A New Forest Tradition
23rd September 2014
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The 3000 ponies of the New Forest are semi-feral, living wild and roaming freely across 219 square miles (570 sq km) of open land. But every year they’re rounded up in what is known as the New Forest Drift.

This event, which runs from mid August to early November, dates back to the creation of the New Forest and the laws set out by William the Conqueror and his son Rufus. They established a system of rights to enable New Forest people to survive. Under this system, the ponies belong to the Commoners; people occupying land to which common rights are attached. Around 800 houses and smallholdings have this right, though not all of them use it.

It’s an amazing sight, when the Commoners, often extremely skilled horsemen and women, ride out to round up groups of ponies, many of which are trying to dodge them, and herd them into small enclosures. The Verderers, who administer the New Forest laws, appoint Agisters to oversee the health and management of the ponies. Each pony is inspected by the Agisters and given its owner’s mark, and the tails are cut to show which part of the forest they are from (which makes them easier to identify in case of accidents). Foals are taken from their mothers to be weaned and any unwell or under-nourished ponies are taken for treatment, to be returned to the forest when they are well again.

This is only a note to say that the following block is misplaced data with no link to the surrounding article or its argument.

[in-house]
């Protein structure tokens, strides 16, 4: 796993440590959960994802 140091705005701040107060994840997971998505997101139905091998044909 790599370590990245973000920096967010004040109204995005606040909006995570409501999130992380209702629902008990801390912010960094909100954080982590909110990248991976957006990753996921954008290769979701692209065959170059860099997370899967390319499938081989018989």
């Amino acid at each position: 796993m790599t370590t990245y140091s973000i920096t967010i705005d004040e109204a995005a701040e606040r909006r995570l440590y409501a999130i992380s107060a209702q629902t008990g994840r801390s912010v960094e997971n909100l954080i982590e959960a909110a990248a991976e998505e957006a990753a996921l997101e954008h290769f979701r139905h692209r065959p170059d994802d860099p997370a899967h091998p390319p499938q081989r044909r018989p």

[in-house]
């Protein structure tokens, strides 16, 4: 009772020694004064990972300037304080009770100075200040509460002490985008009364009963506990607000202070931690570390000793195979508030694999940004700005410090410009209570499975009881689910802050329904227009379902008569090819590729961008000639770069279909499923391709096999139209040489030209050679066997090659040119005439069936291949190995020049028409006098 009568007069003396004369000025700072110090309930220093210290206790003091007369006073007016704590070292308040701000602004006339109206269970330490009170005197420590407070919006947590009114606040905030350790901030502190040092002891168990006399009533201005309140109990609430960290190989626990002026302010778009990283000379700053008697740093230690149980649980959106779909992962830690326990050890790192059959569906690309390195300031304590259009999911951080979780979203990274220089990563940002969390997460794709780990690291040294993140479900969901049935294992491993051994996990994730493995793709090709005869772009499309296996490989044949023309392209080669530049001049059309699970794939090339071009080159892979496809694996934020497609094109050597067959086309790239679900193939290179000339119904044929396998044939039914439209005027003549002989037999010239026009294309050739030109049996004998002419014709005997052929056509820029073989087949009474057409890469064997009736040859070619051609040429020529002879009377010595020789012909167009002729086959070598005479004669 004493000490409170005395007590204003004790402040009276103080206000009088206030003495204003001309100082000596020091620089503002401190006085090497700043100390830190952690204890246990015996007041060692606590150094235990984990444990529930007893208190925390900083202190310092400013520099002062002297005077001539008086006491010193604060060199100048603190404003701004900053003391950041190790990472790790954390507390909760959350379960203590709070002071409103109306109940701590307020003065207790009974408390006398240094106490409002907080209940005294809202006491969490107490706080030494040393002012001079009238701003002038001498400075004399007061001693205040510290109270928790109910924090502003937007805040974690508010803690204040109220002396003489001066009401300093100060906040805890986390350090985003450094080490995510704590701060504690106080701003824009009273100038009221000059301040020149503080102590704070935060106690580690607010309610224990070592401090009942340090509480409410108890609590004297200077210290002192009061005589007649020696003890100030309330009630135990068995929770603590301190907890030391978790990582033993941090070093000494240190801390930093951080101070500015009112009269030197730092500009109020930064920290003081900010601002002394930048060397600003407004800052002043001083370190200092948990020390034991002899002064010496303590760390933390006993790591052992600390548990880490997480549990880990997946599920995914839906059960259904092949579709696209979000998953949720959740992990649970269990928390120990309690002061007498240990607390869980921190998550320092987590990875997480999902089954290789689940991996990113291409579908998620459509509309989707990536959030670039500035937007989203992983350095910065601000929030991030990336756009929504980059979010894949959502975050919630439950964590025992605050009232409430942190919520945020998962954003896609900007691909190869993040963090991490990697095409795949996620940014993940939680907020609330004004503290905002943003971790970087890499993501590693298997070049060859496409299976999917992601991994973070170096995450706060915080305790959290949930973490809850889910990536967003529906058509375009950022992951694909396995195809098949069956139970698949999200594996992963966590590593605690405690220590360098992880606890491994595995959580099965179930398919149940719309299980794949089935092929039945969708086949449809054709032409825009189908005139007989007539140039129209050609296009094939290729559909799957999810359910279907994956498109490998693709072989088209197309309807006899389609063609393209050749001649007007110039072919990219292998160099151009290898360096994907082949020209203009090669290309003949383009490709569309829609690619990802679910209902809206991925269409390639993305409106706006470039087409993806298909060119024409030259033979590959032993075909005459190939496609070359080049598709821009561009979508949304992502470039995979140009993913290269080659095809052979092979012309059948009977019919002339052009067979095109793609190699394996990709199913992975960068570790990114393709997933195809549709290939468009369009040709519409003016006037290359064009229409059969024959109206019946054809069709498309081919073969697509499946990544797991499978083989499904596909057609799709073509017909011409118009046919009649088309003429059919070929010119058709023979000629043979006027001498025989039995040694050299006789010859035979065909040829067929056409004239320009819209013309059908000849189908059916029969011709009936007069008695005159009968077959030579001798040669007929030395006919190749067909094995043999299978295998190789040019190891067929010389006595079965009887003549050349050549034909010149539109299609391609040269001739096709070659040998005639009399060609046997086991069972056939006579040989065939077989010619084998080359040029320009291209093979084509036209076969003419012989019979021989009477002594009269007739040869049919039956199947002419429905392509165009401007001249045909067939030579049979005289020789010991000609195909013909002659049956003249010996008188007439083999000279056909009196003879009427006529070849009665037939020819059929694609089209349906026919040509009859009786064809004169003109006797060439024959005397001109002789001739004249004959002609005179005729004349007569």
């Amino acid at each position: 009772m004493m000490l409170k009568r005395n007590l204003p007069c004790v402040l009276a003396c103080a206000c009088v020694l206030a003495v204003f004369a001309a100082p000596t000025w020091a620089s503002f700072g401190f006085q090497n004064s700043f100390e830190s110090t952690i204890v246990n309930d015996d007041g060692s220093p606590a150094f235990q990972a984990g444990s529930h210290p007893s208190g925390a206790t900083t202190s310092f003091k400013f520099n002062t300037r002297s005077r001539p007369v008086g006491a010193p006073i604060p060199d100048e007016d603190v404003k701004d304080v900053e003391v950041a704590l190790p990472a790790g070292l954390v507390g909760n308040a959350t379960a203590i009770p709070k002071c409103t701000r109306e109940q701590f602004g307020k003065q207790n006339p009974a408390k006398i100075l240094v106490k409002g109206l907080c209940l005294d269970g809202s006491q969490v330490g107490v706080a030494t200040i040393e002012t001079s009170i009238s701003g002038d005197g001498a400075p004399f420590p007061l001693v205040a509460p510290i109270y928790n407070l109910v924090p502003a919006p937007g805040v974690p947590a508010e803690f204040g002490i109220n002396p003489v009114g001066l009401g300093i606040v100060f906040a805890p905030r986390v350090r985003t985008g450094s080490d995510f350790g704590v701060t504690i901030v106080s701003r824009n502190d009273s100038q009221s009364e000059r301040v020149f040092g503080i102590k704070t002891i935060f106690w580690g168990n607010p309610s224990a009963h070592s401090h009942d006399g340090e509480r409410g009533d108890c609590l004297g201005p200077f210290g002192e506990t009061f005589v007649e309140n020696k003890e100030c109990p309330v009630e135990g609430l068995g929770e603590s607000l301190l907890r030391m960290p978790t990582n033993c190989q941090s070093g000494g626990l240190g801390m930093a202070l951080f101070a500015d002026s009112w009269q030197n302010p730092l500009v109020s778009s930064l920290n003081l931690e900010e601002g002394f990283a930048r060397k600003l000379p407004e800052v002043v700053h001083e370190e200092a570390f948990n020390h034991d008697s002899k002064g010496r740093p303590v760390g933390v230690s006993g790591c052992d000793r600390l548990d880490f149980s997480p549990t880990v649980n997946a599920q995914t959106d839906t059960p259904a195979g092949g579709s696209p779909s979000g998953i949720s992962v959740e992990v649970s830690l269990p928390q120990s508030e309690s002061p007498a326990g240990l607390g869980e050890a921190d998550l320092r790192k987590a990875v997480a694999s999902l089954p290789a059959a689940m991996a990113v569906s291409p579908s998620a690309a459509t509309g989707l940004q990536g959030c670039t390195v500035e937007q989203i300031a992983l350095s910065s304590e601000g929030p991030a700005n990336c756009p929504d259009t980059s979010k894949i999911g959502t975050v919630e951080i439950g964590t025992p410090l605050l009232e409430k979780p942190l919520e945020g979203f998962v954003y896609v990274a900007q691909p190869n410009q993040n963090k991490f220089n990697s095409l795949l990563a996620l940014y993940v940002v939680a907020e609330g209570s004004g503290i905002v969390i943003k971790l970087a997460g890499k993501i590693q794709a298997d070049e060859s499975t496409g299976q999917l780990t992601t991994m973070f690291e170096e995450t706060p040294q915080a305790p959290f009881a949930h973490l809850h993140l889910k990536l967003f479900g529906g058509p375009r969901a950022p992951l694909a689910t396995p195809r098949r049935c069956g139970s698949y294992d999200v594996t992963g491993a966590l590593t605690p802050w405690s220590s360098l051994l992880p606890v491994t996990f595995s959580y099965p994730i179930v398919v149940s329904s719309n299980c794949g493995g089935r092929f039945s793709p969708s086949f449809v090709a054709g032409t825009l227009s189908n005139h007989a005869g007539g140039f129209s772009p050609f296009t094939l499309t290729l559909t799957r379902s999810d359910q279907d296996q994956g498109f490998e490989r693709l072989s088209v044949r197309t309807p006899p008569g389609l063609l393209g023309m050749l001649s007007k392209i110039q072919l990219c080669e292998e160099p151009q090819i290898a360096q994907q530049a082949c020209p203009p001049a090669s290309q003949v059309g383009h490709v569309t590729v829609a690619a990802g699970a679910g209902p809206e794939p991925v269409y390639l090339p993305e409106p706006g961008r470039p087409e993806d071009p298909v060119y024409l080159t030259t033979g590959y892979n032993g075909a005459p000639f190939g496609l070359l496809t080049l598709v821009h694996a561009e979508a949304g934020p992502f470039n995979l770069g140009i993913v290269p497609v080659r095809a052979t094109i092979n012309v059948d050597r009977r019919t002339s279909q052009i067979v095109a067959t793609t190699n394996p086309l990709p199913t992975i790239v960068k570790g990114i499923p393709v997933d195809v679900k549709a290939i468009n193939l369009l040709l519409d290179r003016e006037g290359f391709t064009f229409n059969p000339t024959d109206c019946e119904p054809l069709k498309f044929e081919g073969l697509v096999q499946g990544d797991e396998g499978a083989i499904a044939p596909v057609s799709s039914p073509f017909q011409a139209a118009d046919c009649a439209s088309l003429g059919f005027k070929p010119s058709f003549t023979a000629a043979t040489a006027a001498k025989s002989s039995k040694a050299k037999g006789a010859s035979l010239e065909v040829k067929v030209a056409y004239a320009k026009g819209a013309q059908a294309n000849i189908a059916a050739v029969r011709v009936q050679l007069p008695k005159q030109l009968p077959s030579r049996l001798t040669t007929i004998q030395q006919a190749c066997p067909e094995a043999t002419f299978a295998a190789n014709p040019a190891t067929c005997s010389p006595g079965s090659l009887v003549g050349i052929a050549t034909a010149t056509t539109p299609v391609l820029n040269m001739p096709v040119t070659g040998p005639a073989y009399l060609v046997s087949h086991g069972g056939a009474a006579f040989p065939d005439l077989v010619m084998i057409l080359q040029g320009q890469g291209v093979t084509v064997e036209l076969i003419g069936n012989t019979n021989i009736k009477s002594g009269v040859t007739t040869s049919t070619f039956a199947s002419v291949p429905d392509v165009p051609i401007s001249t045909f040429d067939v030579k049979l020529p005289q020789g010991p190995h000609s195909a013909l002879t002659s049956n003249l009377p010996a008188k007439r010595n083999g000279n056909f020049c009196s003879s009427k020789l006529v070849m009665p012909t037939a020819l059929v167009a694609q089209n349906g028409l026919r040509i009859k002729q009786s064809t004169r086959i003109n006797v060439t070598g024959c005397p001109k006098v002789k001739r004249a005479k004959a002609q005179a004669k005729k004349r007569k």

This year some of the ponies have been affected by a respiratory virus called, Strangles, which can seriously affect them if they over-exert, so some of the drifts have been cancelled, for fear the ponies will race around trying to avoid being caught. In most cases the virus takes its course and the ponies make a full recovery.

A note of caution - should you fancy watching a drift – spectators can cause disruption and put the drifts in jeopardy, so please keep your distance.

About the Author

Caro Handley

Member since: 22nd August 2014

A writer and editor living in Lymington

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